If you have more questions on how to format your common application essay, let me know in the Comments box below. If I don’t know the answer, I will do my best to find a credible source to answer you.
Check Out These Related Posts!
IMPORTANT: The UT has NEW prompts for 2017-18, so much of the information in this post is now outdated.
Here’s the link to the update-to-date information on UT prompts:New Essay Requirements for UT.
Former Admissions Counselor
at University of Texas-Austin
Shares Insider Advice
Are you planning on applying to any of the 14 University of Texas institutions, including the most popular in Austin, Texas?
(Or Texas A&M, and even some private Texas colleges, such as SMU, TCU, Baylor and Trinity College.)
I’m excited to share some tips from a former college admissions officer at UT-Austin with you. His name is Kevin Martin, founder of TexAdmissions, and he focused these tips on the one of the 3 required essays he believes is by far the most important, based on his experience.
Kevin Martin of TexAdmissions
The University of Texas essay is called Topic C, and the prompts asks:
“Considering your lifetime goals, discuss how your current and future academic and extra-curricular activities might help you achieve your goals.”
Here is what Kevin has to say about writing your college application essay for this prompt for the University of Texas essays:
Top 10 Tips for Writing University of Texas Essays
It’s all about Essay C – For universities like UT-Austin, which requires essay C, this is where you should spend the most effort. Here, they are looking to see if you are a good “fit” for your intended area of study. This means that you should focus on why they should invest in offering you a space in their program.
Only your first choice matters – When applying to UT, you are given options for a first and a second choice major.
This is an illusion; they only consider your first choice. One hundred percent of your essay should reflect on your past experiences and skills that show how you would contribute in the classroom and the overall university community.
Treat your essays like an argument – Provide proof! The biggest problem I saw when I reviewed files for UT were vague or cliché statements.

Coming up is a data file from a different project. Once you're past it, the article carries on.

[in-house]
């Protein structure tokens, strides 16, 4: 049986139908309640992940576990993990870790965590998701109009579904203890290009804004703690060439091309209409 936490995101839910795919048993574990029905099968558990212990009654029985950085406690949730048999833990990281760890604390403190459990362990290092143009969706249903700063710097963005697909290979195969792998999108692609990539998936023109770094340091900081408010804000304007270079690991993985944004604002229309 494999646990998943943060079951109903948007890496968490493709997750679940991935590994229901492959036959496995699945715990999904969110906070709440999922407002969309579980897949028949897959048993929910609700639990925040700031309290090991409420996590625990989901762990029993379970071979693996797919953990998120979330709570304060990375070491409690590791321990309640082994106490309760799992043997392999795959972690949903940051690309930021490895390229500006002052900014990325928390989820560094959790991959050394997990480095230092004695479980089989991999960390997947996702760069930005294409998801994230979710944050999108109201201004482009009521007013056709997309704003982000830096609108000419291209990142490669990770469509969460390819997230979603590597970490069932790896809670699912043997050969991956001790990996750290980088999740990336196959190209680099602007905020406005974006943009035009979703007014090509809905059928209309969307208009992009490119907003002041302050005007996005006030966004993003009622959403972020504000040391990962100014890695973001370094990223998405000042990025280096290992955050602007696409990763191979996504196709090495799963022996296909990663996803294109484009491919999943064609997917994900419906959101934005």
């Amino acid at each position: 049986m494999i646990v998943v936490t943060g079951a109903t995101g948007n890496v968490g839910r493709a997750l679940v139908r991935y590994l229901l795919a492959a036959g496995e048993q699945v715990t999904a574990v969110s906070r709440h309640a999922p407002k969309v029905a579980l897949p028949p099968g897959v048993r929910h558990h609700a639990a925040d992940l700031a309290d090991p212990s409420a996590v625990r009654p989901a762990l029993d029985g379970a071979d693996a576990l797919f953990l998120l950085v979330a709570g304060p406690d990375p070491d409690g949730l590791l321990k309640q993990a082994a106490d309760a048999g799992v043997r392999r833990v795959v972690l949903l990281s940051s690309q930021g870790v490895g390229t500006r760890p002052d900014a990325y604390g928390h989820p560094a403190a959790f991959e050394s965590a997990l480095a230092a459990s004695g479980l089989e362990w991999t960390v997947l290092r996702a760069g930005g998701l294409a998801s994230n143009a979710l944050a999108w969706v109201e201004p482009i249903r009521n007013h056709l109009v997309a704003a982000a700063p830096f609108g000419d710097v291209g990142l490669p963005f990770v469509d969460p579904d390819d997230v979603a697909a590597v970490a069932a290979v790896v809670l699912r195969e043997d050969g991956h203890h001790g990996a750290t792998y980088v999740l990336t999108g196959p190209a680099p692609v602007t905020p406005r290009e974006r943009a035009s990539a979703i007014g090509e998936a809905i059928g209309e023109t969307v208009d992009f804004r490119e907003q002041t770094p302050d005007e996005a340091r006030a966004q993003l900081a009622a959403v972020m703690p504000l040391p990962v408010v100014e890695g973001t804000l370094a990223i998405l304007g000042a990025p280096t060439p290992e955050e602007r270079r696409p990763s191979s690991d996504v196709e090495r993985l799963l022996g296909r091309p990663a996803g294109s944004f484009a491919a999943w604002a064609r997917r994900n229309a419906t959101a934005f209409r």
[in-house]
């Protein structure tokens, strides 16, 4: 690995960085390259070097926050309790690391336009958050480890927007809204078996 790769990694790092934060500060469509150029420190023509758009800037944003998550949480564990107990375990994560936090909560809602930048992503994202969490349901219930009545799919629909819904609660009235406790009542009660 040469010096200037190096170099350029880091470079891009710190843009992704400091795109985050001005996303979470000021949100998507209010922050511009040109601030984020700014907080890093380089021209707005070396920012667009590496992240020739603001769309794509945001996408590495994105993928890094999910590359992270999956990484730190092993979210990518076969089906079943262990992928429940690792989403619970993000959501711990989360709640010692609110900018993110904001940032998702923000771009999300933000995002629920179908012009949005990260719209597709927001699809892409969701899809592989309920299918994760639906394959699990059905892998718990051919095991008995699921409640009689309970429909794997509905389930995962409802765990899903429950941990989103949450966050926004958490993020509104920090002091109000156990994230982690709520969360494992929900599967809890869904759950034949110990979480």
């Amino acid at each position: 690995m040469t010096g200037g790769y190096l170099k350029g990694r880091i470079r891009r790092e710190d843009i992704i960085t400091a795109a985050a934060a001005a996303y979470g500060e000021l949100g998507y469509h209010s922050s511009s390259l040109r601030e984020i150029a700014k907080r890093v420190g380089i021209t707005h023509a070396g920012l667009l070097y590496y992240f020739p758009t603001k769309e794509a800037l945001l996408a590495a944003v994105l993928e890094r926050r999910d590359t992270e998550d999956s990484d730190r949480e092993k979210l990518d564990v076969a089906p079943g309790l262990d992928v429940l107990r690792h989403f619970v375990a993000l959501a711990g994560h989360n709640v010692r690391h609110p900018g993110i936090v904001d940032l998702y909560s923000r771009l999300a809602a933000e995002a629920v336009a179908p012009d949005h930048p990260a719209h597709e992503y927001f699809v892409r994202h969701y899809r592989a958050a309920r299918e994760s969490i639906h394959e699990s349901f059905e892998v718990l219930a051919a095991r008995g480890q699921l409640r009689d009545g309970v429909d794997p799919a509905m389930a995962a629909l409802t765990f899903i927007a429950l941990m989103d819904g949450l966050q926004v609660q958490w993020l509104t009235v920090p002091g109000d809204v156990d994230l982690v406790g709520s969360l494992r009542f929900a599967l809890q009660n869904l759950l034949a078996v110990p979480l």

Instead of, “A strong foundation in math is important for success in engineering,” transform this statement into a “me-focused” sentence: “Because of my internship at Texas Instruments and my strong performance in calculus, I am well suited for studies in electrical engineering.”
Each sentence should tie back to the idea of “fit” – With each sentence in your essay, ask yourself: “Does this sentence contribute to my argument that I deserve a space in their program?
Does this sentence help continue the thought from the ones before and set up my argument in later sentences?
Is this sentence absolutely necessary?
If not, can I take it out and not hurt my argument?”
This is your chance to interview – UT and other Apply Texas universities do not conduct interviews as part of their admissions process. Instead, this is your only opportunity to introduce yourself to the admissions committee.
You want the reviewer to walk away thinking, “This is a pretty neat student. We want them here!”
How many essays should I write? – UT has a somewhat confusing system where they require two essays.
You must submit the Essay Topic C, and then your choice among Essays Topic A on diversity, Essay Topic B on overcoming an obstacle, or a special circumstances essay.
Sometimes students write all four thinking it will help them.
Don’t do this!
Unless you have a very compelling reason, only submit Essay C and your choice of one of the remaining three.
Should my second essay also focus on fit? – If you can relate your second essay to why you are a good fit for your major, then I would go for it.
I worked with a student who selected electrical engineering.
His essay C was a strong piece arguing why he had the skills and experience to contribute, but his essay B told an entertaining and insightful story of how him and his friend accidentally broke some computers they were repairing and managed to fix them just in time.
What if I am undecided? – That’s okay! Most students are undecided, even those who swear they know they are going to medical school before they enroll in freshman biology.
You can still demonstrate curiosity and passion by reflecting on one or two things that capture your interest and creative energies.
How am I evaluated? – In short, you are scored on a scale of 1-6 – whether to recommend you for admission or not.
Most students receive a 3 or a 4 with only the most exceptional students scoring a 6.
The admissions reviewer looks at everything you have submitted (resume, essays, recommendation letters, coursework, etc.). If the reviewer is on the fence about giving you a 4 or a 5, you want your essay to argue decisively that you are a good fit and an interesting person.
Essays, more so than recommendation letters, are often what tips the scale where the admissions reviewer can reward you with a higher score and improve your admissions chances.
Relax! – There comes a point where your essays are “done.”
Over-editing can cause a lot of unneeded stress and be counterproductive for the quality of your essays.
Once you submit your application, it is best just to forget about it until you receive your decision in the spring.
Excessive refreshing of your My Status page never does any good. ; )
Here’s a video that Kevin put together
with more great insider advice and tips
on writing essays for the University of Texas: